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Shocker: public radio station asks listeners about format changes before making them

Update from KALWI could barely believe my eyes as I opened my Radio Survivor e-mail today and saw this notice from KALW-FM in San Francisco:

“KALW is considering some significant changes for 2012, and before we move forward, we want to know what you think,” the announcement explains. The station is overseen by San Francisco’s Unified School District.

The questions involve whether to put All Things Considered on an afternoon drive time schedule, moving BBC Newshour and As It Happens to various other times, bringing some new shows like Crosscurrents and Snap Judgment to the schedule, dropping Whad’Ya Know, and several other changes.

But what really surprised me is that KALW management is asking these questions at all. Most public radio stations rarely go through this process. Not a few community stations skip it as well.

So if you’re a KALW listener/subscriber, get in there and give the station your input. But here’s some free advice. You know why stations often don’t go through this process? Because they think they know from the getgo what the answer from listeners will be to their proposed changes:

No, no, no, no, and no.

Thus, if all you do is angrily oppose everything that KALW is suggesting, you are pretty much confirming to the public radio management crowd that exercises like this are pointless, and that the best thing they can do is whatever they want, then tough out the bitter response.

Bottom line: KALW is being thoughtful. You be thoughtful too.


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2 Responses to Shocker: public radio station asks listeners about format changes before making them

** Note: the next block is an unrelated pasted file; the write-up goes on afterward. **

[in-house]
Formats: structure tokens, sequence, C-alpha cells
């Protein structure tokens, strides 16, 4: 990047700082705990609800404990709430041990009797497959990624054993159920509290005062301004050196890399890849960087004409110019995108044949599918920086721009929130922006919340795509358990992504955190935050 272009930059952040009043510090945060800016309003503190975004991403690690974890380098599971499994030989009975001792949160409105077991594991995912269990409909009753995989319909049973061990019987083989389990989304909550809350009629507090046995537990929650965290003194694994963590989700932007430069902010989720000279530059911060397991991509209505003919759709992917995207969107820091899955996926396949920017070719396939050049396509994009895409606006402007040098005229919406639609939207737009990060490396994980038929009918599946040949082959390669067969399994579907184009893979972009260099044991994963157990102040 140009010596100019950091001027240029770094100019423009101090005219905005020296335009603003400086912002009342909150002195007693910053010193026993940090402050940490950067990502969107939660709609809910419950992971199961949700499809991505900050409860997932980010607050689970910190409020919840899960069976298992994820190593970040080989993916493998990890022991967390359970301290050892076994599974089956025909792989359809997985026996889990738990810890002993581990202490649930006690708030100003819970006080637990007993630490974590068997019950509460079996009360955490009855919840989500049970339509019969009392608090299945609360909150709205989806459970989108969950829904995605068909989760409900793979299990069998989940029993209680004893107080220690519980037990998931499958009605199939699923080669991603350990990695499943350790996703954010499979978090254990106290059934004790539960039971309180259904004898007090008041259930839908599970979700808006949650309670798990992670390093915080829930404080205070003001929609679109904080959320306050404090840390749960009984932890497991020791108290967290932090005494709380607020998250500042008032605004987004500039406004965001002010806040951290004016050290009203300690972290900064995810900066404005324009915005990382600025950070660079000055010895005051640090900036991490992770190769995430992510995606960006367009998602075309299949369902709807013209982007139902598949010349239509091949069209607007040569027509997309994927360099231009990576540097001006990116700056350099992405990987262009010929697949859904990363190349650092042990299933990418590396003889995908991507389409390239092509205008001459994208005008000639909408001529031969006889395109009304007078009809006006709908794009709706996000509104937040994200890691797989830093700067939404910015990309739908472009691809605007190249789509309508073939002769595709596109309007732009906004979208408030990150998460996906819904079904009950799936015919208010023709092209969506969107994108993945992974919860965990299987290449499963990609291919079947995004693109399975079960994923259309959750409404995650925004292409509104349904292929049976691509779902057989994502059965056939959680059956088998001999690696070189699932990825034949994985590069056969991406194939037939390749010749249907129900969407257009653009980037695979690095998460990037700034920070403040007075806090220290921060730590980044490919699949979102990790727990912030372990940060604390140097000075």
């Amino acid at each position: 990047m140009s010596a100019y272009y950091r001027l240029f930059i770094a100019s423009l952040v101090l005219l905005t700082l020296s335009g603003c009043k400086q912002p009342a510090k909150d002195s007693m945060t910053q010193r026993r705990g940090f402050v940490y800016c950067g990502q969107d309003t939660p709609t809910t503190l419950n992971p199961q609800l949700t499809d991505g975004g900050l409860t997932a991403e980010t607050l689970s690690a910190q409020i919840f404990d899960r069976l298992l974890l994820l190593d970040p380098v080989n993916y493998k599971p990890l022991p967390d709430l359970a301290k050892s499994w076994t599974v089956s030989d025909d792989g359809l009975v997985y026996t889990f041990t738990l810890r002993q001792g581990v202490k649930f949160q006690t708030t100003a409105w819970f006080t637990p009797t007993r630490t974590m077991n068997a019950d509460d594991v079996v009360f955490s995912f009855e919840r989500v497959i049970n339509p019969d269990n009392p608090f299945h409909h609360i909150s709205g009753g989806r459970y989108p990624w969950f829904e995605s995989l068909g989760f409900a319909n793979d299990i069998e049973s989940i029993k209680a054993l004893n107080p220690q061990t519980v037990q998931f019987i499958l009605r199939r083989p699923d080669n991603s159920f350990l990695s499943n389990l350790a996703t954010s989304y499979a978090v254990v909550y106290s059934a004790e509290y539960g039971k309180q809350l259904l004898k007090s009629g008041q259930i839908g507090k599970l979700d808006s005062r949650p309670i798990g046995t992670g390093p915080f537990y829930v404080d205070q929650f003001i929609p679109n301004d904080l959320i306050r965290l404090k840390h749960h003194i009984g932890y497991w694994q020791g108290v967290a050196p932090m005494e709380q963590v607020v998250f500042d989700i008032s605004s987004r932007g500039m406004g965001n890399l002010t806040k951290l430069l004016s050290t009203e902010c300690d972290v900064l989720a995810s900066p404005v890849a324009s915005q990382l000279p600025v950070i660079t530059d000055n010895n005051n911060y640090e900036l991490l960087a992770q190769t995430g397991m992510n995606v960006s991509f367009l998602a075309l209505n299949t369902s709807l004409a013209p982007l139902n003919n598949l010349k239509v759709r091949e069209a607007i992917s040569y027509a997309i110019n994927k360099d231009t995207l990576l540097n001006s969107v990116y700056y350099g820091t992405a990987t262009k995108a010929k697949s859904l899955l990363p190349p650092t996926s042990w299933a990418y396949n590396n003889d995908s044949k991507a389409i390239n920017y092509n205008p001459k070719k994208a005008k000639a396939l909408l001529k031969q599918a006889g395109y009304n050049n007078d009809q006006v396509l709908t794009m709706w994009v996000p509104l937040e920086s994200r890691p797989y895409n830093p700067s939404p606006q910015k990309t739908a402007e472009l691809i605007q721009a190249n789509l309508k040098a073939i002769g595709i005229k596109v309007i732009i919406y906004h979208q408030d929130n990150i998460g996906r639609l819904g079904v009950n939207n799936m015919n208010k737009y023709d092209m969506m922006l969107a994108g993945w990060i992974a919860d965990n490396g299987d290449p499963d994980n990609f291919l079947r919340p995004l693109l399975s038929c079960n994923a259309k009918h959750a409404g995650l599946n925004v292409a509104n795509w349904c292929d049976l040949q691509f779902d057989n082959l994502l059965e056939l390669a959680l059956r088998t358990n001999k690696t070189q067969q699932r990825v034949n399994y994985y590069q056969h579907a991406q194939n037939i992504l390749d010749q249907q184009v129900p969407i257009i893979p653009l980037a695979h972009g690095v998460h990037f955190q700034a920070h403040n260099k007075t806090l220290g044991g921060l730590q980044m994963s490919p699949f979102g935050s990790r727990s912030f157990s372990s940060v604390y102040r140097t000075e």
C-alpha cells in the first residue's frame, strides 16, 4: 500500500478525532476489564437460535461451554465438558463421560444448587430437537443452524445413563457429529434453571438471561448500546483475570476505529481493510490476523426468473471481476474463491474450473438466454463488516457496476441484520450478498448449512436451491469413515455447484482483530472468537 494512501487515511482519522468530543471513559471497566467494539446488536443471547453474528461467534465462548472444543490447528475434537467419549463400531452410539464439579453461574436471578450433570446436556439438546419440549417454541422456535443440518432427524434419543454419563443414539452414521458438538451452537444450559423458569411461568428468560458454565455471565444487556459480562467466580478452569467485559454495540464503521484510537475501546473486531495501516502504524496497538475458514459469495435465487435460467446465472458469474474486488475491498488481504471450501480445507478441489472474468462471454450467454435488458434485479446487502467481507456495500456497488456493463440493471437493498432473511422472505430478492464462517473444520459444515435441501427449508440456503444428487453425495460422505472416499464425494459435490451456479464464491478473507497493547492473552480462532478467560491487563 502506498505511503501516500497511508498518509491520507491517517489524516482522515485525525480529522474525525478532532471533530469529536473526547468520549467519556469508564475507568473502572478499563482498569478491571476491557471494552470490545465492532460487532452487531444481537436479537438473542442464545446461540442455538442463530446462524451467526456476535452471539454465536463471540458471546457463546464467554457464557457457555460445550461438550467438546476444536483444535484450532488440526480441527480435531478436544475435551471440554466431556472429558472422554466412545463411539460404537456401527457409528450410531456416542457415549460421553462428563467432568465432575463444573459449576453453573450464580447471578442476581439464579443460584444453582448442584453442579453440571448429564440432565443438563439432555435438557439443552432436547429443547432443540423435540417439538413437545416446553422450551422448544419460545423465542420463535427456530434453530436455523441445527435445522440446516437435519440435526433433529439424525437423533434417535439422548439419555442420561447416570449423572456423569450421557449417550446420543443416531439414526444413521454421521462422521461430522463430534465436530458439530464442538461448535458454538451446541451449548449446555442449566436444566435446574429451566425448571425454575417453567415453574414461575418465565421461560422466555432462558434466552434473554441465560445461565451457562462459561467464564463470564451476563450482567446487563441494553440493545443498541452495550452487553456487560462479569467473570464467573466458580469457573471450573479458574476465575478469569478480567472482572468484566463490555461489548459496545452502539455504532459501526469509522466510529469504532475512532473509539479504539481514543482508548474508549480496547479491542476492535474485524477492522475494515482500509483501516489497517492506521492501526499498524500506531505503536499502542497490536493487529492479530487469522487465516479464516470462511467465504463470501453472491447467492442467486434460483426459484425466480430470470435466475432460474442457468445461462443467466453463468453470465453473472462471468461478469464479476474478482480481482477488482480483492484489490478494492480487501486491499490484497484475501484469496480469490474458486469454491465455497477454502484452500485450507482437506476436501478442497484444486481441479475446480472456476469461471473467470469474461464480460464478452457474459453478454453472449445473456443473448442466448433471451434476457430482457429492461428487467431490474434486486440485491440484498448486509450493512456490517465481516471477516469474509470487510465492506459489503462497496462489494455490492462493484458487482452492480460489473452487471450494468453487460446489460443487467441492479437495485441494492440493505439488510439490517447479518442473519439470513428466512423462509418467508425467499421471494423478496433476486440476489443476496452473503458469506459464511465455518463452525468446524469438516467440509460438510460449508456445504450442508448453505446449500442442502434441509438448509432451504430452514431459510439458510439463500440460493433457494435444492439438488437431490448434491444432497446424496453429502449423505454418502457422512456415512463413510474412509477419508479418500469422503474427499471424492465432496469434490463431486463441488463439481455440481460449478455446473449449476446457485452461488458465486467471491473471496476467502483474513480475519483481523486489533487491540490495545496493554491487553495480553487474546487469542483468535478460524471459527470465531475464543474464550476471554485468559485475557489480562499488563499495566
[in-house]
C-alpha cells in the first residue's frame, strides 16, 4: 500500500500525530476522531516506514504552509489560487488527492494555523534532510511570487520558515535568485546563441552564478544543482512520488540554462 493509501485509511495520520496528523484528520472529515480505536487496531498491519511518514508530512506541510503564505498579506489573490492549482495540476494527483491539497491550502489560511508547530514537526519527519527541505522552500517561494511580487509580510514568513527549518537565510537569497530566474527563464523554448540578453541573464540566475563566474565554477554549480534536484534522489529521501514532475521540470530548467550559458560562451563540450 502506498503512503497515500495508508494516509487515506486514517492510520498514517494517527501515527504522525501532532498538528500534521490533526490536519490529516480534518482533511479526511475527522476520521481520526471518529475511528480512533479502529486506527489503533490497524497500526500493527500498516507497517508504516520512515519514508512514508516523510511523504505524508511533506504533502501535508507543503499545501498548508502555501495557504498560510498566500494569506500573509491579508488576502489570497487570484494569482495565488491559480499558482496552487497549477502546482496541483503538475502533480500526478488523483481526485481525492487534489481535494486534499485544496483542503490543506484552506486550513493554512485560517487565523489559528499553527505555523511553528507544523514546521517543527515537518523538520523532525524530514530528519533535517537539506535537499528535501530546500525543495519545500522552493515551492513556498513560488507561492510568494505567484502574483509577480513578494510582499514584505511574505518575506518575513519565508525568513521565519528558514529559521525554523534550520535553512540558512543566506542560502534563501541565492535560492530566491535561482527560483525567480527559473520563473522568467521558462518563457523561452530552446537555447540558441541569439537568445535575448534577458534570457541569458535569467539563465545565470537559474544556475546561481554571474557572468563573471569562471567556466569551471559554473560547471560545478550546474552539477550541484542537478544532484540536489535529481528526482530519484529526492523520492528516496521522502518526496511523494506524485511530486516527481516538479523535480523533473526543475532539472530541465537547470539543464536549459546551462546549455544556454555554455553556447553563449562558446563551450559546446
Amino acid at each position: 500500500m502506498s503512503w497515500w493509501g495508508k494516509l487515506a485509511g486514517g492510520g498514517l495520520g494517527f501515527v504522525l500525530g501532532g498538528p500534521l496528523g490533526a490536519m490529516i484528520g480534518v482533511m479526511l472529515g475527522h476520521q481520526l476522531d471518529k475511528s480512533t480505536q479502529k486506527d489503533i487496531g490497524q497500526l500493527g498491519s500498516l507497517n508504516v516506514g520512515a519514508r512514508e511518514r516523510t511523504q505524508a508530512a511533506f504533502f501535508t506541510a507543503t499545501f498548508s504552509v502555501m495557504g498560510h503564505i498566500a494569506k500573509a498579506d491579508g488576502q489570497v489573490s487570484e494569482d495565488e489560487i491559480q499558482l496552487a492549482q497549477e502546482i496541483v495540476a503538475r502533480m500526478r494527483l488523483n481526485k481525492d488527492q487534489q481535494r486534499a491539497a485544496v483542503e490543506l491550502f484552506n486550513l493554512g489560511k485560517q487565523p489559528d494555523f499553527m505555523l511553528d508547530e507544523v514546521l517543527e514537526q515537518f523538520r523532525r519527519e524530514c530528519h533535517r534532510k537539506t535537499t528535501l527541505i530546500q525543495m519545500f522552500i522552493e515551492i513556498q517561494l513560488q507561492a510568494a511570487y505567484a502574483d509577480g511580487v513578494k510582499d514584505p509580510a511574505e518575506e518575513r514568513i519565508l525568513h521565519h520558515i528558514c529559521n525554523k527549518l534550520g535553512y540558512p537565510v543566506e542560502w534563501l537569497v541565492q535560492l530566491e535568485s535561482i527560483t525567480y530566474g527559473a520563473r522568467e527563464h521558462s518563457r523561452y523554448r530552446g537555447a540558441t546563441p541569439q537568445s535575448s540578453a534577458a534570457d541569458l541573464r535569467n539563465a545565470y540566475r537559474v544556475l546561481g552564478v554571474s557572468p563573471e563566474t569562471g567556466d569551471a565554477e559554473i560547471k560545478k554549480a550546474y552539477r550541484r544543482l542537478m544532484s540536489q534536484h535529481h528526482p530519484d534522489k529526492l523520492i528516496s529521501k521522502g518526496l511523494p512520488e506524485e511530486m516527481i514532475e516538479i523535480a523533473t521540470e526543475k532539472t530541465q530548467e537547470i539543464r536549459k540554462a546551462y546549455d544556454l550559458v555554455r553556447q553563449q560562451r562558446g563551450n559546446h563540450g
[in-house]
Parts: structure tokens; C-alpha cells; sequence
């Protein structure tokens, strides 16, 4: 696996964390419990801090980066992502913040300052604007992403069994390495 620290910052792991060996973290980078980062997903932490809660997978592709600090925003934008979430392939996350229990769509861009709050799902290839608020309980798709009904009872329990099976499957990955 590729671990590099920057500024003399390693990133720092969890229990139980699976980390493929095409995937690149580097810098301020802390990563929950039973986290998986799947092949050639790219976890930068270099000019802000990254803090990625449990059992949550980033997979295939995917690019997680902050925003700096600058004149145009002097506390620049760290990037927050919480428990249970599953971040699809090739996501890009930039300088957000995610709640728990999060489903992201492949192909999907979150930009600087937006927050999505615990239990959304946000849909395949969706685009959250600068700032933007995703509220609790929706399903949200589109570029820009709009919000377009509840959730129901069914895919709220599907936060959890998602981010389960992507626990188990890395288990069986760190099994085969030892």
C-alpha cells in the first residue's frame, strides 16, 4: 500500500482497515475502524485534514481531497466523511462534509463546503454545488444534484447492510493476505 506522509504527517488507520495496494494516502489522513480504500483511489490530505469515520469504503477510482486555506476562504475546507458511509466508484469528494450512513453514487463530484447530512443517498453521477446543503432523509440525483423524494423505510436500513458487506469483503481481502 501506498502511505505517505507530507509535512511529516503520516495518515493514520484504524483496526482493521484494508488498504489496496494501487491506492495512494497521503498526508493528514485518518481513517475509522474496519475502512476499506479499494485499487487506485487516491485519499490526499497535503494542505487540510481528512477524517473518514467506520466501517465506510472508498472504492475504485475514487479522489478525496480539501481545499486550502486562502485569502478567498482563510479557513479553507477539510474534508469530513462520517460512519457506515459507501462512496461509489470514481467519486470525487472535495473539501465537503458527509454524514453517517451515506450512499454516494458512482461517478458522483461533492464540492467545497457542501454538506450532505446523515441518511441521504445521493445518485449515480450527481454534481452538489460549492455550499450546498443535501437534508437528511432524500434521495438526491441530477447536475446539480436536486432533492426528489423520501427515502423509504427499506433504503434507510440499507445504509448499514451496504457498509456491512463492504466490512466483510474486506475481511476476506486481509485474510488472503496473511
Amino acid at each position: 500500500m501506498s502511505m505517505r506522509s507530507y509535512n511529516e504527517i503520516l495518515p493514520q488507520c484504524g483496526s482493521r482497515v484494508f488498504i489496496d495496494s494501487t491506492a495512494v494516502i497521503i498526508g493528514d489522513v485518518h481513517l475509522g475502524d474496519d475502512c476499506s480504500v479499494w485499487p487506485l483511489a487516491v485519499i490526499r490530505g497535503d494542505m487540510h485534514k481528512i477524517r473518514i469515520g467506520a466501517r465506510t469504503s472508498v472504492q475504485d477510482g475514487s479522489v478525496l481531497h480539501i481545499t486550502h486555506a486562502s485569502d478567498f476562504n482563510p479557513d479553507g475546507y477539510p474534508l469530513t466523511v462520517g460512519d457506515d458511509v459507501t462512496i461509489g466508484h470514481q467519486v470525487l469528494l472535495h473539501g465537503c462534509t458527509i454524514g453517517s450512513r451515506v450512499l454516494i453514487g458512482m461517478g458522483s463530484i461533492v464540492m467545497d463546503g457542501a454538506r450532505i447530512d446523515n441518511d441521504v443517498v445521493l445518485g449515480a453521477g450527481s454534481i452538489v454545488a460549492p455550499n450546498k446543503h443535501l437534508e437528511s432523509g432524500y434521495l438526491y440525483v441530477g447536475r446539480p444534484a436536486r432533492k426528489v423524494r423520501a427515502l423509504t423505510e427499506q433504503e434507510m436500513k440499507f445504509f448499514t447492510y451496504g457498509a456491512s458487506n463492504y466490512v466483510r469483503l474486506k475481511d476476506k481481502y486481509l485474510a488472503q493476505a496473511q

1. Andrew Pang October 27, 2011 at 12:13 pm #

    KQED already has ATC on the drive time, can’t KALW be the competition? And I filled out the survey.

  2. Paul Riismandel October 28, 2011 at 11:40 am #

    I applaud KALW for taking this approach, but as a former community radio programmer, I know the risks all to well. Too often the loudest and most prolific commenters are not necessarily representative of the listenership. Furthermore, there is the general tendency for peopele to assume that such an initiative is a vote, and therefore the most favored option by commenters should be enacted. These misunderstandings can lead to headaches for well-intentioned management, who end up having to deal with listeners who are even more pissed off about changes because they assumed that by being invited to comment that their will would be done.

    Thus I must echo Matthew’s exhortation to be nice and respectful when commenting. I would also recommend constructing well-reasoned arguments in favor of your preference, especially ones that might acknowledge the broader needs of the community, and not just your own personal preference.

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